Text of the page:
Moped and Scooter Travel
Because car rentals are not allowed in Bermuda, you might decide to get around by moped or scooter. Bermudians routinely use the words moped and scooter interchangeably, even though they're different. You must pedal to start a moped, and it carries only one person. A scooter, on the other hand, which starts when you put the key in the ignition, is more powerful and holds one or two passengers.
Think twice before renting a moped, as accidents occur frequently and are occasionally fatal. The best ways to avoid mishaps are to drive defensively, obey the speed limit, remember to stay on the left-hand side of the road—especially at traffic circles—and avoid riding in the rain and at night.
Helmets are required by law. Mopeds and scooters can be rented from cycle liveries by the hour, the day, or the week. Liveries will show first-time riders how to operate the vehicles. Rates vary, so it's worth calling several liveries to see what they charge. Single-seat scooter rentals cost $55–$75 per day or from about $200–$250 per week. Some liveries tack a mandatory insurance-and-repair charge on top of the bill, whereas others include the cost of insurance, breakdown service, pickup and delivery, and a tank of gas in the quoted price. A $20 deposit may also be charged for the lock, key, and helmet. You must be at least 16 and have a valid driver's license to rent. Major hotels have their own cycle liveries, and all hotels and most guesthouses will make rental arrangements.
Gas for cycles runs from $3 to $4 per liter, but you can cover a great deal of ground on the full tank that comes with the wheels. Gas stations will accept major credit cards. It's customary to tip attendants—a couple of dollars is adequate.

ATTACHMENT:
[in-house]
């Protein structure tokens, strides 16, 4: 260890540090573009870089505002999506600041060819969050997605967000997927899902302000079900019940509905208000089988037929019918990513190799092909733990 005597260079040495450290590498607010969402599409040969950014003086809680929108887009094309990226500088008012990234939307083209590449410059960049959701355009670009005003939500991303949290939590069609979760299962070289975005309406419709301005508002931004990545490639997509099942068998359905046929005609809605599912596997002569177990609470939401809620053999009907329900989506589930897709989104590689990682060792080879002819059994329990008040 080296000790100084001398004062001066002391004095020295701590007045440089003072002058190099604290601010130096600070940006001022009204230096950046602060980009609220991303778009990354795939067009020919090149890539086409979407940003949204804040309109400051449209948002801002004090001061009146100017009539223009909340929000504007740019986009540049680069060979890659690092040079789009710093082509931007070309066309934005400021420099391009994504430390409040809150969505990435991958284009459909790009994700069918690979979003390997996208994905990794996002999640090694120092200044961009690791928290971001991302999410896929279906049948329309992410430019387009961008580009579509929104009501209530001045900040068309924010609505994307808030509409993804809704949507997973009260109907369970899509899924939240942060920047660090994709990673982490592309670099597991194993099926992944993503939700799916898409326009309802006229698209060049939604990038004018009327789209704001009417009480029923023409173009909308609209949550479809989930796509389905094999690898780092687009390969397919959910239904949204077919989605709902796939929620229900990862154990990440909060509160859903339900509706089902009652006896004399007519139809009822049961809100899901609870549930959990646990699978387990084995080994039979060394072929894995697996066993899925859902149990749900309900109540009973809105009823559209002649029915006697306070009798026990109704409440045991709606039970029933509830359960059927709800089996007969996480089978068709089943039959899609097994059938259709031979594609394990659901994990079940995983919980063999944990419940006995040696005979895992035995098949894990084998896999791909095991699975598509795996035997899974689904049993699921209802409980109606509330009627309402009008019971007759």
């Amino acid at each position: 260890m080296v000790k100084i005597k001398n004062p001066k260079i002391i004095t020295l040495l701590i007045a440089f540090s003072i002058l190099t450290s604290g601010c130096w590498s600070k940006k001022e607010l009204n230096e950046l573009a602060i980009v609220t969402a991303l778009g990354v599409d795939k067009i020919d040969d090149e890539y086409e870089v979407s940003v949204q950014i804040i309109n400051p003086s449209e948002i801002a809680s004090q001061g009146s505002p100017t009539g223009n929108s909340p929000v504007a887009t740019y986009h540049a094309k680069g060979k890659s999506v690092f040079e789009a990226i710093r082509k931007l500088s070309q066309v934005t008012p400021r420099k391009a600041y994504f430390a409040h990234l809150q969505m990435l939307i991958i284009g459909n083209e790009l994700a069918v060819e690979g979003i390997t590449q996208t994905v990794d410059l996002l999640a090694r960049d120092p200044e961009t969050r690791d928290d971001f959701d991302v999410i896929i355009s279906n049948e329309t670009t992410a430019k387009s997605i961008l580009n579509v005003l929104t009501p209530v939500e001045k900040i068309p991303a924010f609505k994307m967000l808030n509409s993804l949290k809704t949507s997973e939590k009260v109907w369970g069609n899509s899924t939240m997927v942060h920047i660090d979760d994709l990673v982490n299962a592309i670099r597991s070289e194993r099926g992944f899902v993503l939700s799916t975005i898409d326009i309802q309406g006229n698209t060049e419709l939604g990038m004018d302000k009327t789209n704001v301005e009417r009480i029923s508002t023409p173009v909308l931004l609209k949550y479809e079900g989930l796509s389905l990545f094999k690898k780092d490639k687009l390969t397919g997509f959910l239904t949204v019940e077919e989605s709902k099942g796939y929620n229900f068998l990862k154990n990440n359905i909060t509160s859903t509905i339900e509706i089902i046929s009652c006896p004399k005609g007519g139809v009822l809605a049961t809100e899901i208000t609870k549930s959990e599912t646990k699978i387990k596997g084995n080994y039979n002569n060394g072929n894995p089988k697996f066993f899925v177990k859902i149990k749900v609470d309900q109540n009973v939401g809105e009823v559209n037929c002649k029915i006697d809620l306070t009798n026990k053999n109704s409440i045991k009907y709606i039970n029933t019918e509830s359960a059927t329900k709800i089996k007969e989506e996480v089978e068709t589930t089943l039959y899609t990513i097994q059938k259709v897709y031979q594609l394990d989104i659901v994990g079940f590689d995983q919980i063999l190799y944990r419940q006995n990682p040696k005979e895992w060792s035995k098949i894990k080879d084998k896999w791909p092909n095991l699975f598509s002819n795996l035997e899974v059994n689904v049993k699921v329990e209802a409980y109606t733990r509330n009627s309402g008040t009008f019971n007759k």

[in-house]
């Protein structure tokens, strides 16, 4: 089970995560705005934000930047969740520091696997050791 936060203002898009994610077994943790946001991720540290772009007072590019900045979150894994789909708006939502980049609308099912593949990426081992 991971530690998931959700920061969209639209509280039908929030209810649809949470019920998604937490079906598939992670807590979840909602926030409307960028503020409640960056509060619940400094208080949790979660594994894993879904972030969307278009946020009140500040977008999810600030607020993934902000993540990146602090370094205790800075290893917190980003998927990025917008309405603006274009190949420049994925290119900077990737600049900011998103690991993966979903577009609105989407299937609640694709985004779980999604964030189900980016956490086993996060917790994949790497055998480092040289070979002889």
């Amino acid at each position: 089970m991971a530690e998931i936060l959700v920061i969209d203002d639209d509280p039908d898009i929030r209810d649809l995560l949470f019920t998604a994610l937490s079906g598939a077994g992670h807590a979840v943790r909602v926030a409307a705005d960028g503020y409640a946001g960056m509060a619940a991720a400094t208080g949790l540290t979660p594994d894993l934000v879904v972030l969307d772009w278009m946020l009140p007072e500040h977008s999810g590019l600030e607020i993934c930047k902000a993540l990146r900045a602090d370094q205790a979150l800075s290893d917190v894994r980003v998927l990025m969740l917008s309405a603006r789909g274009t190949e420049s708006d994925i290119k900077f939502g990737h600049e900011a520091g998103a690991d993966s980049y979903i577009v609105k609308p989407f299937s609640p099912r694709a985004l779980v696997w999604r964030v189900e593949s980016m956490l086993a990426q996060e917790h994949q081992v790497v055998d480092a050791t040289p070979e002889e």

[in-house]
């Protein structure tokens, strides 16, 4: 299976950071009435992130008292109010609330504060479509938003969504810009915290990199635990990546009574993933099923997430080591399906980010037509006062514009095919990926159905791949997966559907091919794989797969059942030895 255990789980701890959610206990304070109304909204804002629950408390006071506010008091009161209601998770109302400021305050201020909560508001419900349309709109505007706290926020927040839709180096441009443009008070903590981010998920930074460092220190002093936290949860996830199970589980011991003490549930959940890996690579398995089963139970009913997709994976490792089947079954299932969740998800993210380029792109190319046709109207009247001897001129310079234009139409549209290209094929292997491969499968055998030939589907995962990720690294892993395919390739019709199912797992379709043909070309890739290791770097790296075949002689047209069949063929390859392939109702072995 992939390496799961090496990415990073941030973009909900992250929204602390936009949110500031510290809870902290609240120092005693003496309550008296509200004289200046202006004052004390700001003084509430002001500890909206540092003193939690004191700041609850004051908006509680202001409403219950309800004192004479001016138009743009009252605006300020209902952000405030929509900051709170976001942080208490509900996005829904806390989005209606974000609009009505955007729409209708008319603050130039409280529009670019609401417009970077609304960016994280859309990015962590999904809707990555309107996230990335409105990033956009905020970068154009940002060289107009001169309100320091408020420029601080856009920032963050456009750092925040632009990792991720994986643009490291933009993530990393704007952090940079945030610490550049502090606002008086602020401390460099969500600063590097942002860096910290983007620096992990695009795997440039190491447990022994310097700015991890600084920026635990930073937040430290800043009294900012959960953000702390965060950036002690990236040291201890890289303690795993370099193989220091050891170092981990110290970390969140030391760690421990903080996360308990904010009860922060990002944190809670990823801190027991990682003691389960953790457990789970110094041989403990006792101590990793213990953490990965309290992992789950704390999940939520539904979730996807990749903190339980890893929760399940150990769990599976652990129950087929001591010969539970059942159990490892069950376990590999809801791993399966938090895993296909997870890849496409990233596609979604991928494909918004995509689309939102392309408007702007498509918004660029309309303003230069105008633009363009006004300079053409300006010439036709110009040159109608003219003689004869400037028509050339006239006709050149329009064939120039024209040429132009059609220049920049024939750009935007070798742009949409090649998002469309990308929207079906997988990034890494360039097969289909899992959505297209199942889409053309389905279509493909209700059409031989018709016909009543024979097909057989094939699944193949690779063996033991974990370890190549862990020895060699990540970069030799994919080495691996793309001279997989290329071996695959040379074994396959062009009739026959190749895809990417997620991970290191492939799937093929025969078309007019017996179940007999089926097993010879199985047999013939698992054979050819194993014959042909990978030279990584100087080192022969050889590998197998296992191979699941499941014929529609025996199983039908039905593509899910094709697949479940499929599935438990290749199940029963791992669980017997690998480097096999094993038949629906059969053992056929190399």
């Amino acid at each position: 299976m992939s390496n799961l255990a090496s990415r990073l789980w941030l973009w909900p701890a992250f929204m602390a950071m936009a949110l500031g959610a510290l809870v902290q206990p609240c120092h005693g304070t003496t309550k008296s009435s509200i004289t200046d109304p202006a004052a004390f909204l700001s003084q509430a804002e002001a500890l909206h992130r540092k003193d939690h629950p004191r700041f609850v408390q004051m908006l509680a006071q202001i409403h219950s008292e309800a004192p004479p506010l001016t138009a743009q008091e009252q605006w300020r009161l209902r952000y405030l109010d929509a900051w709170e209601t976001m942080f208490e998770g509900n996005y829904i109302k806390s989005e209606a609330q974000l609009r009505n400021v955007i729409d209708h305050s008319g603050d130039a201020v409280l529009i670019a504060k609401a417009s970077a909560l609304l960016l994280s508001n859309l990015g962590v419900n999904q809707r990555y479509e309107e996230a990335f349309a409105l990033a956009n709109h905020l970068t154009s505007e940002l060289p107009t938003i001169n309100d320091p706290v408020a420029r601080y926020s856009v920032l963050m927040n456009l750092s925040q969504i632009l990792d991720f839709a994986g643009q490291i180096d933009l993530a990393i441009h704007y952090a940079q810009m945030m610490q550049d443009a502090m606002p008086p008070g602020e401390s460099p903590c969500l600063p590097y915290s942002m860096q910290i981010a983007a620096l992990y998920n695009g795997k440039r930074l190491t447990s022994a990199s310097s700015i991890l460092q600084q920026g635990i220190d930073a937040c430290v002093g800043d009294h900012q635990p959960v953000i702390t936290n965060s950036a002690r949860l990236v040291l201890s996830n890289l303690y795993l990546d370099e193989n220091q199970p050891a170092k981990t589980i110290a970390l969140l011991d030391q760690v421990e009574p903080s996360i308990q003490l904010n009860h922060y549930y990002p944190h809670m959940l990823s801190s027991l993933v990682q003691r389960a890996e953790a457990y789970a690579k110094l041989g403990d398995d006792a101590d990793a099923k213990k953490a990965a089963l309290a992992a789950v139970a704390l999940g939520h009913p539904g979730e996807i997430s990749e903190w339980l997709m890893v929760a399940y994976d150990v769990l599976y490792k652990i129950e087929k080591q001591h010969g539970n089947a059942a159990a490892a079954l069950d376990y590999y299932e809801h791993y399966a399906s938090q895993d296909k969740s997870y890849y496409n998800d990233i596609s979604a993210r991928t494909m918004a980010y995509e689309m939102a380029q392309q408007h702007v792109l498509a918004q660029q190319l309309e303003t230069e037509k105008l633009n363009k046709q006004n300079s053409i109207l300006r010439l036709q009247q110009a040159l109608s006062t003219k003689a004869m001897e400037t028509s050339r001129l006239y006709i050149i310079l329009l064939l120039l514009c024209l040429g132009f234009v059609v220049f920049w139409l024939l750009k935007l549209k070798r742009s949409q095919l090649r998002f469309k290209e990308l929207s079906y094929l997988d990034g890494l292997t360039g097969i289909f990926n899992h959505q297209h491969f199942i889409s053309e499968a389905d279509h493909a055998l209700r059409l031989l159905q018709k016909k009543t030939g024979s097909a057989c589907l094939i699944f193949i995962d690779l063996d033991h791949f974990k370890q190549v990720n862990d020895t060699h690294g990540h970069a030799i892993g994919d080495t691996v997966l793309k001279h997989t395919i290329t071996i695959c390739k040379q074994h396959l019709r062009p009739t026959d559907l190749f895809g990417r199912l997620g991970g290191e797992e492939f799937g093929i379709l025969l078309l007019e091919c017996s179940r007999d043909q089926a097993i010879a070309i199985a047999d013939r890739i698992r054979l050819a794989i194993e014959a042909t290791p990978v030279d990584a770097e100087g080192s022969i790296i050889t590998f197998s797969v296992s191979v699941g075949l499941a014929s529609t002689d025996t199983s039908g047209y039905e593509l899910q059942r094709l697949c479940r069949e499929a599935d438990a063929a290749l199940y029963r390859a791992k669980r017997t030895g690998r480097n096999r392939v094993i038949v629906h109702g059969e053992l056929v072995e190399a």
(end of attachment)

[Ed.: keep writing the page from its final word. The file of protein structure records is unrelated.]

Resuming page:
On-street parking bays for scooters are plentiful and easy to spot. What's even better is they're free!
Roads are narrow, winding, and full of blind curves. Whether driving cars or scooters, Bermudians tend to be quite cautious around less-experienced visiting riders, but crowded city streets make accidents all the more common. Local rush hours are weekdays from 7:30 am to 9 am and from 4 pm to 6 pm. Roads are often bumpy, and they may be slippery under a morning mist or rainfall. Street lamps are few and far between outside the cities, so be especially careful driving at night.
The number for Bermuda's emergency services is 911. Scooters are often stolen, so to be safe you should always carry the number of your hire company with you. Also, don’t ride with valuables in your bike basket, as you are putting yourself at risk of theft. Passing motorists can grab your belongings and ride off without your even knowing it.
Rules of the Road
The speed limit is 35 kph (22 mph), except in the UNESCO World Heritage site of St. George's, where it is a mere 25 kph (about 15 mph). The limits, however, are not very well enforced, and the actual driving speed in Bermuda hovers around 50 kph (30 mph). Police seldom target tourists for parking offenses or other driving infractions. Drunk driving is a serious problem in Bermuda, despite stiff penalties. The blood-alcohol limit is 0.08. The courts will impose a $1,000 fine for a driving-while-intoxicated infraction, and also take the driver off the road for at least one year. A new law has recently been imposed against using a mobile phone while driving a scooter.
Elbow Beach Cycles Ltd. Elbow Beach Resort, 60 South Shore Rd., Paget Parish, PG 06. 441/296–2300; www.elbowbeachcycles.com.
Oleander Cycles. The main headquarters is in Paget, but there are also small branches in Hamilton, St. George's, the Reefs Resort, and Dockyard. 6 Valley Rd., off Middle Rd., Paget Parish, PG05. 441/236–2453; www.oleandercycles.bm.
Smatt's Cycle Livery Ltd. Branches are in Hamilton and at the Fairmont Southampton and Tucker's Point Club in Harrington Sound. 74 Pitts Bay Rd., Hamilton, Pembroke Parish, HM06. 441/295–1180; www.smattscyclelivery.com.